Concerns over disruption from social influencers dismissed
The Sky Garden will be a roof top cafe in Embassy Gardens. Picture: Ballymore
March 17, 2021
An exclusive rooftop bar and restaurant for residents of the Embassy Gardens development in Nine Elms has been granted a licence by Wandsworth Council.
It’s despite concerns from some residents that it will be used by students and social media influencers “taking selfies and having parties”.
Local resident Anya Sokolskaya, expressed concerns about the plans for a rooftop bar, and said there had been a number of noise disturbances last summer from people partying in their flats.
She told the committee, “Most of the tenants tend to be students or social media influencers, the Embassy Gardens hashtag trends very highly on Instagram and simply Embassy Gardens is their playground.
“They are there to take selfies and have parties etc. Of course we do not want to curb that but not at the expense of the residents who are living there with their families.”
Fellow resident Adam Sculthorpe said the spokesperson for Embassy Gardens “did a very good job of painting a picture of luxury living accommodation, which I’m sure for those people who have access to those facilities, do enjoy the saunas, the spas, the gyms, the cinema rooms, the concierges”.
“But if you walk 20 metres down the road from that luxury entrance you’ll find the affordable entrance which doesn’t have access to any of those amenities and also weren’t given the option of agreeing to any sort of rooftop bar when we signed up to move into this accommodation.”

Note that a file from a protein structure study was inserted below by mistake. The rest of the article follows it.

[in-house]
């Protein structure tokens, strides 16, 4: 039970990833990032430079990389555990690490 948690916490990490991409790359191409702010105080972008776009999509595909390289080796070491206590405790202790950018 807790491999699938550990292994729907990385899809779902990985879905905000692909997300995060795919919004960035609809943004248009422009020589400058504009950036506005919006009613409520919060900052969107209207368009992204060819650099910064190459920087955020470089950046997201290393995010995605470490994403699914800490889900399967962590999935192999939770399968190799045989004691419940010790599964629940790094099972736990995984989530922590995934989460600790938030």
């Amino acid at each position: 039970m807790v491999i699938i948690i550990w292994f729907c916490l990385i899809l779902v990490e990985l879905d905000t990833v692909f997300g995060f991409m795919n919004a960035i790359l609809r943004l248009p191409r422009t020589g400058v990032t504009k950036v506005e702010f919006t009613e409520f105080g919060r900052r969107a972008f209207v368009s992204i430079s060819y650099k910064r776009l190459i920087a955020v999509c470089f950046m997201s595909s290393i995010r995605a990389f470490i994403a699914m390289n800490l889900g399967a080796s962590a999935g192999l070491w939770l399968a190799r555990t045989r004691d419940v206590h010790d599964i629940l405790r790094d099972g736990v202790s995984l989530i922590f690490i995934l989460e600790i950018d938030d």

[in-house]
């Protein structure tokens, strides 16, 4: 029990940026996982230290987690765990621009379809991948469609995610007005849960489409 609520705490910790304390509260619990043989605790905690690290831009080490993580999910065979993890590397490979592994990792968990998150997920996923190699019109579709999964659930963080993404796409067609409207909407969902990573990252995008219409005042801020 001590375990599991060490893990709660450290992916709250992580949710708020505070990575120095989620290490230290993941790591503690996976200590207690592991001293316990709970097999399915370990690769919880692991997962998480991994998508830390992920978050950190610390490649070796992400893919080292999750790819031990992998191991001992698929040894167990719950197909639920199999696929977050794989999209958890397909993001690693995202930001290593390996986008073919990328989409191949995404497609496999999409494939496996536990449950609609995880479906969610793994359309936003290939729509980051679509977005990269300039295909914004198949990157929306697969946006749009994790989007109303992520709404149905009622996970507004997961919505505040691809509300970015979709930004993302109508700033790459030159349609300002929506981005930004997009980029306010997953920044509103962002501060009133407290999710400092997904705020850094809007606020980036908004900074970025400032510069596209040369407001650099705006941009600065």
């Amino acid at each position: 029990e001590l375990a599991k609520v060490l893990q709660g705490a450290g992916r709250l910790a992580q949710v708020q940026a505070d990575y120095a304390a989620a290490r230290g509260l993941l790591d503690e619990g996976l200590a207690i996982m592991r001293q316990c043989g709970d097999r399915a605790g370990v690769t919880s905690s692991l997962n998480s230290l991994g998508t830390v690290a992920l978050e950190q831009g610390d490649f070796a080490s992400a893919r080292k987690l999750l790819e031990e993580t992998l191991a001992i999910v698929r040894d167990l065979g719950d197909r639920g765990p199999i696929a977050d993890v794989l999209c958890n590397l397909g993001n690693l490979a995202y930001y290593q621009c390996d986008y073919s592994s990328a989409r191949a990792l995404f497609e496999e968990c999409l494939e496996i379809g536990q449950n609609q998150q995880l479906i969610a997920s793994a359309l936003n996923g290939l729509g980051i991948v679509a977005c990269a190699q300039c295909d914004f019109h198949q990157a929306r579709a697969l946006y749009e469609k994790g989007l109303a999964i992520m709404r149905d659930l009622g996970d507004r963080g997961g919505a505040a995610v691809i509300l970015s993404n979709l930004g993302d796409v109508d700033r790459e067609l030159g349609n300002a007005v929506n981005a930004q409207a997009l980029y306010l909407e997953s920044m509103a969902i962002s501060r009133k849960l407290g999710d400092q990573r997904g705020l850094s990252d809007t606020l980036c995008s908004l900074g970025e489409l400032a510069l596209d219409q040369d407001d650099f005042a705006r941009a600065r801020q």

He said because he lives in the affordable block he does not have “the luxury of air conditioning built in” so has to keep the windows open in the summer.
He said last year’s noisy gatherings “make access and use of our balconies pretty much impossible.”
However Jeremy Bark, representing Embassy Gardens, said, “We simply do not accept the portrayal of this development as being partytown or Ballymore as anything other than a responsible operator.”
He said a number of residents’ complaints had not been included in written submissions, and if he had known what was going to be said, he would have invited the manager of the estate on to the call.
He described the development as “high end luxury apartments which are designed and are being built or have been built to the highest standards,” adding that the bar, concierge and other amenities are facilities owners are “buying into”.
“This is a facility purely for the benefit of residents,” he said.
“We do not intend to operate in any way that would disturb them. It was part of the offer that residents were sold and certainly the overwhelming feedback that we’ve had is positive.”
The new premises license will allow alcohol to be sold between 10am and 10pm Sunday to Thursday and 10am to 10:30pm on Friday and Saturday evenings.
However, Mr Bark said it is “very likely” not all the hours will be used, and opening times will be subject to residents’ demand.
He clarified that people cannot get into the building until they pass security at the concierge and they will need a key fob or to sign in to access the lifts.
On the 10th floor, where the bar will be situated, visitors will also need a key fob or sign in.
He said that residents must have completed an induction and signed up to the rules of operation before they can get a key fob, and they are only allowed to be bring in one guest, at a cost of £40 per time.
Those under the age of 18 cannot sign in guests.
Wandsworth Council’s licensing sub-committee published its decision to grant the application for a new premises license on Thursday 11 March.
Sian Bayley, Local Democracy reporter